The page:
How to invest money if you've given up on home ownership

A mixture of New Zealand Bank notes and coins with a Piggy Bank.

With house prices steadily on the rise, the dream of owning a home is becoming more unattainable for many Kiwis.

In recent years home ownership numbers in New Zealand have fallen as low as levels seen in the early 1950s.

But owning a home is not the be-all and end-all for a healthy retirement, as economist Shamubeel Eaqub and wealth adviser Glenn Read explain.

They've broken down the pros and cons of different investment strategies - if you've given up on a white picket fence.

 

Buy shares in companies

A shareholder has a claim to a part of a corporation's assets and earnings. In other words, a shareholder owns part of a company. Ownership is determined by the number of shares a person owns relative to the number of outstanding shares.

It's a popular investment strategy, but don't walk in blind, economist Shamubeel Equab says.

"Investing in the stock market when you don't understand it is a mistake I see too often.

"Most of us aren't experts in companies so leave that to someone else."

Mr Read says not to put all your eggs in one basket, and invest in "a highly diversified portfolio of quality bonds, listed properties and company shares on a regular basis".

There are companies set up to help you divvy up your money between stable companies, with a percentage of the return in exchange.

 

Invest in Bitcoin

Bitcoin is an online currency with which people can make one-to-one transactions and buy goods without involving banks, credit card issuers or other third parties. Bitcoins are basically lines of computer code that are digitally signed each time they travel from one owner to the next.

But Mr Equab warns this comes with high risk.

"I don't like it," Mr Equab says. "New investments can be volatile or risky. If you're starting with a small amount of savings that could make you lose everything."

Mr Read agrees, calling Bitocin "highly speculative and volatile".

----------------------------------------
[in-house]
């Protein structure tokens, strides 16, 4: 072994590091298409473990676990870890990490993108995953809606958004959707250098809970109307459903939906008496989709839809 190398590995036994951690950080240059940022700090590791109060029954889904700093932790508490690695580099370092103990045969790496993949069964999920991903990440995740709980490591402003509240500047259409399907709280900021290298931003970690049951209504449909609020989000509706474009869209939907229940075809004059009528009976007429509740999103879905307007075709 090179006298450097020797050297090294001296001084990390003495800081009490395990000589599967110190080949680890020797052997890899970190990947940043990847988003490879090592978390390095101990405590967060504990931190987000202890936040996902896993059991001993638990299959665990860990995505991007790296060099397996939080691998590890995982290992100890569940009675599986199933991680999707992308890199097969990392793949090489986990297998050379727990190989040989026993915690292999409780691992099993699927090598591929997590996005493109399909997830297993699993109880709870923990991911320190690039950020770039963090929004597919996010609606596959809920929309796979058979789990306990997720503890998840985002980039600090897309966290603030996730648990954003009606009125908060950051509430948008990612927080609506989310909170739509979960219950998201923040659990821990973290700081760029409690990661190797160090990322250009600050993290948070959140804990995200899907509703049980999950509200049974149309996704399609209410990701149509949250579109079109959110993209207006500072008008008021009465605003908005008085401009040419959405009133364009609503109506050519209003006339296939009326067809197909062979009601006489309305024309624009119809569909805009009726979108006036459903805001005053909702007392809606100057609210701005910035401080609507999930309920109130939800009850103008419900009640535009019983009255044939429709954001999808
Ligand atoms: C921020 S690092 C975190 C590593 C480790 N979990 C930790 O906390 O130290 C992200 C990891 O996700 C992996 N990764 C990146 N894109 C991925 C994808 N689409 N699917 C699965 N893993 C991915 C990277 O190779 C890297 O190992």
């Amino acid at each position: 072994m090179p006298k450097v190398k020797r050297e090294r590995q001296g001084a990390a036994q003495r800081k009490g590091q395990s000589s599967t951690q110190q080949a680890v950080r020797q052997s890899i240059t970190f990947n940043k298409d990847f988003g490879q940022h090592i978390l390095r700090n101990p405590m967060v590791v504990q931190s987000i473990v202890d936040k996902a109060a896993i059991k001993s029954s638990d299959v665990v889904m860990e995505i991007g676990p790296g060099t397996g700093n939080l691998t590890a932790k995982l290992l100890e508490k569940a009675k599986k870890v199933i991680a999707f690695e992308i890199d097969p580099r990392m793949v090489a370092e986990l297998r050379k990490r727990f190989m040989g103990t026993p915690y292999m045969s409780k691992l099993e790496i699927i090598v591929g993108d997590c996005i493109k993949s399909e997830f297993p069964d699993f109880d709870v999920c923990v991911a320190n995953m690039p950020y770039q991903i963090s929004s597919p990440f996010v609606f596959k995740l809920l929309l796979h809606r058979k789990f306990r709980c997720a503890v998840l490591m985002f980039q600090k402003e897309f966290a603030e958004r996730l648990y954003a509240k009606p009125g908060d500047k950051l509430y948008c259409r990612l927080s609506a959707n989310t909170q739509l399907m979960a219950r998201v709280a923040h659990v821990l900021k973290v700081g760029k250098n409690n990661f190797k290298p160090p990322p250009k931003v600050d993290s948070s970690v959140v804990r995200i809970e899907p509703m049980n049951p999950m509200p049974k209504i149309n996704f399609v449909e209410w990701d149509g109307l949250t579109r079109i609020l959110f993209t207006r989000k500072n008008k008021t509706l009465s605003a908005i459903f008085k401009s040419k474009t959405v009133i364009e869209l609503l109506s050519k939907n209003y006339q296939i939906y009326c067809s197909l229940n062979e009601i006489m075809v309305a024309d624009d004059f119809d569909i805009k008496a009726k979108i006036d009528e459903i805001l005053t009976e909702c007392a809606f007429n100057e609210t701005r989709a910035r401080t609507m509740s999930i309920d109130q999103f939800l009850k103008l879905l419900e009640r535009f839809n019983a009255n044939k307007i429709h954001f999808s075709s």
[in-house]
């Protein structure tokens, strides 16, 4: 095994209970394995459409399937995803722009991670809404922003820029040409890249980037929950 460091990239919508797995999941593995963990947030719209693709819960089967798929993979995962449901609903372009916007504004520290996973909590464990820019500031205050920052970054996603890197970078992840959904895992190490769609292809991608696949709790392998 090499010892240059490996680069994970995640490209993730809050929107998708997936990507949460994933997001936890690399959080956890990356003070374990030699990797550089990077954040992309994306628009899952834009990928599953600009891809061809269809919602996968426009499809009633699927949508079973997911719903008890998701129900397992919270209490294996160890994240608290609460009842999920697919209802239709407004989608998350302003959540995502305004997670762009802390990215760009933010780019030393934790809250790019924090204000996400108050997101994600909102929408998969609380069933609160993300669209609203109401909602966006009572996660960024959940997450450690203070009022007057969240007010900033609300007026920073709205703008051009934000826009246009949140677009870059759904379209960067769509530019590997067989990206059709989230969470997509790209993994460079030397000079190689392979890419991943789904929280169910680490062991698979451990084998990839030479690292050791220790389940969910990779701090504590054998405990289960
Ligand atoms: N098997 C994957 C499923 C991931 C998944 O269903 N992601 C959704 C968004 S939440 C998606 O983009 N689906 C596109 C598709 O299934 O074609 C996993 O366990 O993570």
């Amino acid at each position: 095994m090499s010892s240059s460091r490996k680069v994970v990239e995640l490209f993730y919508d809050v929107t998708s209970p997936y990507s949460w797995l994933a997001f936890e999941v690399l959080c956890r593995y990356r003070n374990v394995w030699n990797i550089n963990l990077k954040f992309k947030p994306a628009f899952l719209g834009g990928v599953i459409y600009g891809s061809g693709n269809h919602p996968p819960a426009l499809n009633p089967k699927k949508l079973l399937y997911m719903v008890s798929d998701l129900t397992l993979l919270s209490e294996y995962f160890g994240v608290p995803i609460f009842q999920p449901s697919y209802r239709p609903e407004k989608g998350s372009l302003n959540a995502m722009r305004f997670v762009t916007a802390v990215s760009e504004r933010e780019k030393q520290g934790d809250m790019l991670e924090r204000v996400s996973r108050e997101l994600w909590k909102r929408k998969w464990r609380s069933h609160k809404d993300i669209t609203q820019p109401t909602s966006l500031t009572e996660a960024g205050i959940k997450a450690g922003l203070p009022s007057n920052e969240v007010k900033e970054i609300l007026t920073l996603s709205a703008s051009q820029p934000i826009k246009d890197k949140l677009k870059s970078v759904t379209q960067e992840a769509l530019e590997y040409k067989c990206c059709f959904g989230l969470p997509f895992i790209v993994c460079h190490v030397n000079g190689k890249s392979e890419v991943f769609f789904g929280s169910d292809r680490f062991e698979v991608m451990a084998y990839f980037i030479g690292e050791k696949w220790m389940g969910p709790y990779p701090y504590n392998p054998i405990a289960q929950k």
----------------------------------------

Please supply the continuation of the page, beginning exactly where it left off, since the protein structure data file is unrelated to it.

"It's similar to investing in gold, agricultural products, fine art or oil. Like all new ideas, it may or may not do well."

Mr Read says the only place for an unstable investment is if it only forms a small part of an investor's overall strategy.

 

Equity crowdfunding

Equity crowdfunding is a mechanism that enables groups of investors to fund startup businesses in return for equity. It's a relatively new and growing opportunity that Mr Read says may be worthwhile, but warns the risk of capital losses is high.

"[You may] gain part ownership of direct growth companies that would not otherwise be possible... [with] low minimum investment required."

Although there's potential for high rewards, Mr Read says it's risky, so it's important to get independent financial advice first.

 

KiwiSaver

Kiwisaver is a voluntary, work-based savings initiative where you'll contribute automatically from your pay. You may also receive contributions from your employer and the Government. If you're self-employed, you can agree your contribution level with your provider.

"Absolutely be in Kiwisaver", Mr Eaqub says, "and make sure you're getting maximum benefit in terms of entitlement."

Mr Read says it could also help curb "spontaneous regretful spending".

However, it's important to note capital is locked in unless you are buying your first home, moving overseas permanently, find yourself in significant financial hardship or become seriously ill.

 

Invest in yourself

Mr Eaqub suggests developing a marketable skill by investing money in an education. But he warns some educations don't pay off, and on average, doesn't bring a big return.

"Not every bit of training is going to help but that's because people go through low quality degrees."

Mr Eaqub advises speaking to experts in the industry to get a realistic answer before embarking in tertiary study.

"Make sure whatever skills you acquire are going to bring a big income."

Student loans through StudyLink often add up to tens of thousands of dollars, and can take years to pay off.

 

Start a business

Mr Read suggests buying or setting up a business, but says you'll need lots of hard work and professional advice along the way. "It has high potential rewards especially if you have a unique idea," he says. "You can eventually earn a very high cash flow."

Mr Read says it's relatively easy to do in New Zealand compared to other countries, and even easier with the new online platform, where "anything is possible".

But high rewards come with high risks. Mr Read warns "most businesses fail within the first few years."

 

Mr Eaqub says if you're not going to have access to a mortgage when you're older, "don't play games with your money."

"Have discipline. Before you can start worrying about what to do with your money, you need to earn some"

Newshub. 

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